Domestic Violence Against Women: Legal Protection Under The Domestic Violence Act 1994
Domestic violence against women is an age-old topic and occurs indiscriminately amongst the population regardless of race, religion and status. It has often been discussed and debated in the mass media. Domestic violence against women is a serious issue as it harms both the physical and mental well-being of women. In general, victims of domestic violence including women may seek protections as provided for in the Domestic Violence Act 1994 (hereinafter “DVA 1994”). The DVA 1994 aims to provide legal protections in situations of domestic violence. Pursuant to the DVA 1994, female victims of domestic violence (hereinafter “FVDV”) are able to seek legal protections namely protection orders, compensation, and access to rehabilitation programmes. The aim of this paper is to examine the legal protections afforded to WVDV under the DVA 1994. This paper contains an analysis of the DVA 1994, Criminal Procedure Code (hereinafter “CPC”), Penal Code (Act 574), case laws, journals, newspapers and scholarly writings related to this area. This paper found that some of the legal protections conferred by the DVA 1994 are still inadequate and can be further improvised to ensure the interests of WVDV can be more effectively protected.
Keywords: Domestic violencewomenvictimlegal protectionsMalaysia
After the Domestic Violence Act 1994 (The DVA 1994 was passed by the Parliament on 24th June 1994 and came into operation on 1st June 1996.) (hereinafter “DVA 1994”) (Act 521) was amended in 2017 (The DVA 1994 was amended by the Domestic Violence (Amendment) Act 2017 [PU(b) 601/2017] which came into force on 1st January 2018.) , the term “domestic violence” has been expanded where the definition has compressive coverage of the commission of a variety of acts which include causing physical injury, psychological abuse, sexual abuse, financial abuse as well as abuse of victim’s modesty by a person against someone who has either intimate or familial relationship with the person. (Paragraphs (a) to (h) of section
Domestic violence against women is a global phenomenon and occurs indiscriminately amongst the population regardless of race, religion and status (Enemo, 2018). The paper focusses on females victimised in domestic violence (hereinafter “FVDV”) because the number of FVDV is increasing (Mahdzir, Rahman, Rahim, & Ismail, 2016). This was reported by the former Deputy Minister of the Ministry of Women, Family and Community Development, Datin Paduka Chew Mei Fun in the Dewan Negara on 26th April 2017 that around 23,212 cases of domestic violence against women were reported between 2010 and March 2017 (Chow, 2017). Additionally, FVDV suffer physical and emotional harms greater than men (Alejo, 2014).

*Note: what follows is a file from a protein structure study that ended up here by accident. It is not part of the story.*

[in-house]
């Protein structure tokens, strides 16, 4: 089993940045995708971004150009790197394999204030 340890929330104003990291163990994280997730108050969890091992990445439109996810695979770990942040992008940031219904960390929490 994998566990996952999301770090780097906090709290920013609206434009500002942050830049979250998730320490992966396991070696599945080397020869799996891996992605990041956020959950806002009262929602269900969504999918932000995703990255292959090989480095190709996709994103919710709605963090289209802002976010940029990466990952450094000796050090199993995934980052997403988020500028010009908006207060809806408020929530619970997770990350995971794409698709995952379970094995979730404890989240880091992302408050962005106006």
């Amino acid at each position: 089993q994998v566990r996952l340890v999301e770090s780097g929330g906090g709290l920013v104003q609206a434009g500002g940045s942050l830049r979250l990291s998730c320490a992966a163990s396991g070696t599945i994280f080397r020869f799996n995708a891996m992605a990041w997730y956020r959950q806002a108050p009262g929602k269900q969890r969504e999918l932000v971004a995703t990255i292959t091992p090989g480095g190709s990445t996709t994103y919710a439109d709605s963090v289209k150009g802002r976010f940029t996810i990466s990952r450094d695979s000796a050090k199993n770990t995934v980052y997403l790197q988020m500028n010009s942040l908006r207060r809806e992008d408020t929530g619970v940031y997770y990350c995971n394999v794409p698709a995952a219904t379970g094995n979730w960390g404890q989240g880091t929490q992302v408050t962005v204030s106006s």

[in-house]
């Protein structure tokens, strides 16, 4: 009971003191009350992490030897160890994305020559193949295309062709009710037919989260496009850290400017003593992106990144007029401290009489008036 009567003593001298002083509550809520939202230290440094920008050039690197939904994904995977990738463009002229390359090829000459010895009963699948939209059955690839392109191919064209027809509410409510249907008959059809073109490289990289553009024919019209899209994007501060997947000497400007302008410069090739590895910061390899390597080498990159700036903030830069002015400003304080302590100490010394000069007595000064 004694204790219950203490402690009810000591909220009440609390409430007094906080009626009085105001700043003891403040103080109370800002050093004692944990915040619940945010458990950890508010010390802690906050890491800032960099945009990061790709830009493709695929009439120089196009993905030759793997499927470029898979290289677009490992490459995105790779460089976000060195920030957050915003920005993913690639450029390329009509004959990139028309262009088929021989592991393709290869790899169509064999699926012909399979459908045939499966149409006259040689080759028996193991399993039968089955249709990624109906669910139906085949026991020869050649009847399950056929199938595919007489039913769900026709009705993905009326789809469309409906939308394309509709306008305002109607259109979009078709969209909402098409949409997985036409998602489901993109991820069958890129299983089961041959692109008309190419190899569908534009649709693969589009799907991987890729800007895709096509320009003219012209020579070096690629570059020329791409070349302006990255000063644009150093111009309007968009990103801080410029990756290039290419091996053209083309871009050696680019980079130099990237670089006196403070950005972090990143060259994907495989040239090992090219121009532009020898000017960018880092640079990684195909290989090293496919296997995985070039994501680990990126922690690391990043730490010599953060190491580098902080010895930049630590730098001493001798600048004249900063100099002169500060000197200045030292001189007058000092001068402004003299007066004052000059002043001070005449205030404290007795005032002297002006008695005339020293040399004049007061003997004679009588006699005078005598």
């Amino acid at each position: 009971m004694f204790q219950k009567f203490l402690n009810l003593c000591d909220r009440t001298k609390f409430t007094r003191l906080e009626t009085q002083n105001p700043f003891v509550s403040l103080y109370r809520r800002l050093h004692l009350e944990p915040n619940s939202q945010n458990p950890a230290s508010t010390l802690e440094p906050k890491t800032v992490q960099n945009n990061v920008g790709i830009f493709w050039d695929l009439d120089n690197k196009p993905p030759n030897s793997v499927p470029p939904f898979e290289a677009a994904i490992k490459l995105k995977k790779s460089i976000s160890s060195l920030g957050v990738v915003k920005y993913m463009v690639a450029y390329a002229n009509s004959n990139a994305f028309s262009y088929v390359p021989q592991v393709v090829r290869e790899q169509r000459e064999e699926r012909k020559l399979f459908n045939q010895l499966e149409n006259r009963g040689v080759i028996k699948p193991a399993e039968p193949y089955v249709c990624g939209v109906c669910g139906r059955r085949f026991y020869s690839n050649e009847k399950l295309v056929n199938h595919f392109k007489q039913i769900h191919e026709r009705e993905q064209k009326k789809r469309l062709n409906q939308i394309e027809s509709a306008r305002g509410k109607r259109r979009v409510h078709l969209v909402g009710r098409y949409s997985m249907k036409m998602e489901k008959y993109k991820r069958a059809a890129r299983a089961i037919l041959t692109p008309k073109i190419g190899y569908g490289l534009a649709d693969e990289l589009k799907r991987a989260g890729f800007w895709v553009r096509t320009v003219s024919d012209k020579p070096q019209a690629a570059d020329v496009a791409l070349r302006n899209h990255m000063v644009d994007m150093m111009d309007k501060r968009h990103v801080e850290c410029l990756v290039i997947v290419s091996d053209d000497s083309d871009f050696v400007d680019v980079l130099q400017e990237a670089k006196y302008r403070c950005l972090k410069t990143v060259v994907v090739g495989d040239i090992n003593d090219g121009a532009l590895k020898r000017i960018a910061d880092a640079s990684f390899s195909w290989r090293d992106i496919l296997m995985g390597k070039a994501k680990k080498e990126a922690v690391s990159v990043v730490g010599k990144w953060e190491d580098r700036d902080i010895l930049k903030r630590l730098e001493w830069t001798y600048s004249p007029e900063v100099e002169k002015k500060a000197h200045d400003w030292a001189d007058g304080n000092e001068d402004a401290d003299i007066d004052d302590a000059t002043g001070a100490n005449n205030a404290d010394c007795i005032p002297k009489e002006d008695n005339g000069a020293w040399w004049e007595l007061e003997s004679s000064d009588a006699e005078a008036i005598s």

The government has enhanced the legal protections provided for in the DVA 1994 twice particularly in 2012 and more recently in 2017. However, it appears that some of the legal protections conferred by the DVA 1994 are still inadequate and can be further improvised to ensure the interests of FVDV can be more effectively protected.
Purpose of the Study
The aim of this paper is to investigate the extent of the legal protections accorded to FVDV under the DVA 1994 as well as examine weaknesses inherent to the existing legal protections contained in the DVA 1994. Apart from that, the paper will propose amendments to the DVA 1994 and section
A qualitative approach was used consisting of a detailed analysis of the DVA 1994, Criminal Procedure Code (CPC), Penal Code (Act 574), case laws, journals, newspapers and scholarly writings related to this area.
Legal Protections Provided for in the DVA 1994
Article 8(1) of the Federal Constitution of Malaysia clearly sets out that “All persons are equal before the law and entitled to equal protection of the law”. While the legal status of victims is not explicitly made clear in the Federal Constitution, the term “persons” referred to therein may be construed as referring to any individual, including victims. Thus, by virtue of the said Article, victims should also be assured of being given equal rights of protection under the law (Hussin, 2011). The FVDV’s rights to obtain legal protections can be seen in the DVA 1994. Among the legal protections available to WVDV are protection orders, compensation and rehabilitation programmes.